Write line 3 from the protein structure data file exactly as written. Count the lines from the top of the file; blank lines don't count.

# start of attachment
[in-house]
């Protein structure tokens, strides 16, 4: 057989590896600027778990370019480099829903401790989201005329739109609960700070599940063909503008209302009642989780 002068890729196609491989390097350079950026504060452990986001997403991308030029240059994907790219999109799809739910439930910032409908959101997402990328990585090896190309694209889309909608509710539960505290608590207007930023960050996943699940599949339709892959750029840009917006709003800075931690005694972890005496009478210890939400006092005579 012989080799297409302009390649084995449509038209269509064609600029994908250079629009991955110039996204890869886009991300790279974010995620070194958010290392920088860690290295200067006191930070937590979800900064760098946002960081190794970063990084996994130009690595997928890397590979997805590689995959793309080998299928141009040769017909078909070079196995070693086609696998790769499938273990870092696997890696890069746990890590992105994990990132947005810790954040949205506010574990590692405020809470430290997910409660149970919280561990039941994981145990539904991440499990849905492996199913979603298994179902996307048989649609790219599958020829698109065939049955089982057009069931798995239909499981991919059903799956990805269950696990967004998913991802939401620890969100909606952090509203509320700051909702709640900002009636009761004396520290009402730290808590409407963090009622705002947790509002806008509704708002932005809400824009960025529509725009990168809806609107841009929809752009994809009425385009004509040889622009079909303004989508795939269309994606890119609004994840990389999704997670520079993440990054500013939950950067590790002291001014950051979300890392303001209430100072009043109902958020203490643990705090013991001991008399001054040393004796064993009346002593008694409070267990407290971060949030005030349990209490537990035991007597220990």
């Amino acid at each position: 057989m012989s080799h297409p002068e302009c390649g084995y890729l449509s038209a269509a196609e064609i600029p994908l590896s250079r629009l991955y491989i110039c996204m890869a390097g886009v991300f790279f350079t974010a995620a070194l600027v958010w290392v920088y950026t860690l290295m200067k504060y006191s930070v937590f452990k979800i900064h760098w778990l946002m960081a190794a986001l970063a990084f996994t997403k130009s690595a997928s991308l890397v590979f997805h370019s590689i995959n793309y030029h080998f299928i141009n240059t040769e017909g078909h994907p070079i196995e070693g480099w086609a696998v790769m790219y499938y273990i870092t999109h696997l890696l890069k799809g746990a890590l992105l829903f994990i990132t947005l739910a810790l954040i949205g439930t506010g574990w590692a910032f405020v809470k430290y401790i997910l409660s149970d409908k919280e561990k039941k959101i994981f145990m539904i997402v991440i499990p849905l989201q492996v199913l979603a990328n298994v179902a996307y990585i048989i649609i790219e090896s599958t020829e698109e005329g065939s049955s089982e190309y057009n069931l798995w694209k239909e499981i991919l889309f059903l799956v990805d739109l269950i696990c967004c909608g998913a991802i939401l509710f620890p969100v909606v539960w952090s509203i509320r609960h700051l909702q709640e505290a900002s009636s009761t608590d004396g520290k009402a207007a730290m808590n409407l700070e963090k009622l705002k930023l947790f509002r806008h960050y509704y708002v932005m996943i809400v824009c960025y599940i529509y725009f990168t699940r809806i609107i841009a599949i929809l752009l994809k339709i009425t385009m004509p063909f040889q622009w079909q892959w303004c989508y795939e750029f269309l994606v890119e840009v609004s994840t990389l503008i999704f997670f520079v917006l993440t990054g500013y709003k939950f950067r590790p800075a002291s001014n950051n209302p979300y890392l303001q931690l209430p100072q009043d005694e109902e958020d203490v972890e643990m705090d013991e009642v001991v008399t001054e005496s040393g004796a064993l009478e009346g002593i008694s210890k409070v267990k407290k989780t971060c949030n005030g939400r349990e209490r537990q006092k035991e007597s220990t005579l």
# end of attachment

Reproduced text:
């Amino acid at each position: 057989m012989s080799h297409p002068e302009c390649g084995y890729l449509s038209a269509a196609e064609i600029p994908l590896s250079r629009l991955y491989i110039c996204m890869a390097g886009v991300f790279f350079t974010a995620a070194l600027v958010w290392v920088y950026t860690l290295m200067k504060y006191s930070v937590f452990k979800i900064h760098w778990l946002m960081a190794a986001l970063a990084f996994t997403k130009s690595a997928s991308l890397v590979f997805h370019s590689i995959n793309y030029h080998f299928i141009n240059t040769e017909g078909h994907p070079i196995e070693g480099w086609a696998v790769m790219y499938y273990i870092t999109h696997l890696l890069k799809g746990a890590l992105l829903f994990i990132t947005l739910a810790l954040i949205g439930t506010g574990w590692a910032f405020v809470k430290y401790i997910l409660s149970d409908k919280e561990k039941k959101i994981f145990m539904i997402v991440i499990p849905l989201q492996v199913l979603a990328n298994v179902a996307y990585i048989i649609i790219e090896s599958t020829e698109e005329g065939s049955s089982e190309y057009n069931l798995w694209k239909e499981i991919l889309f059903l799956v990805d739109l269950i696990c967004c909608g998913a991802i939401l509710f620890p969100v909606v539960w952090s509203i509320r609960h700051l909702q709640e505290a900002s009636s009761t608590d004396g520290k009402a207007a730290m808590n409407l700070e963090k009622l705002k930023l947790f509002r806008h960050y509704y708002v932005m996943i809400v824009c960025y599940i529509y725009f990168t699940r809806i609107i841009a599949i929809l752009l994809k339709i009425t385009m004509p063909f040889q622009w079909q892959w303004c989508y795939e750029f269309l994606v890119e840009v609004s994840t990389l503008i999704f997670f520079v917006l993440t990054g500013y709003k939950f950067r590790p800075a002291s001014n950051n209302p979300y890392l303001q931690l209430p100072q009043d005694e109902e958020d203490v972890e643990m705090d013991e009642v001991v008399t001054e005496s040393g004796a064993l009478e009346g002593i008694s210890k409070v267990k407290k989780t971060c949030n005030g939400r349990e209490r537990q006092k035991e007597s220990t005579l």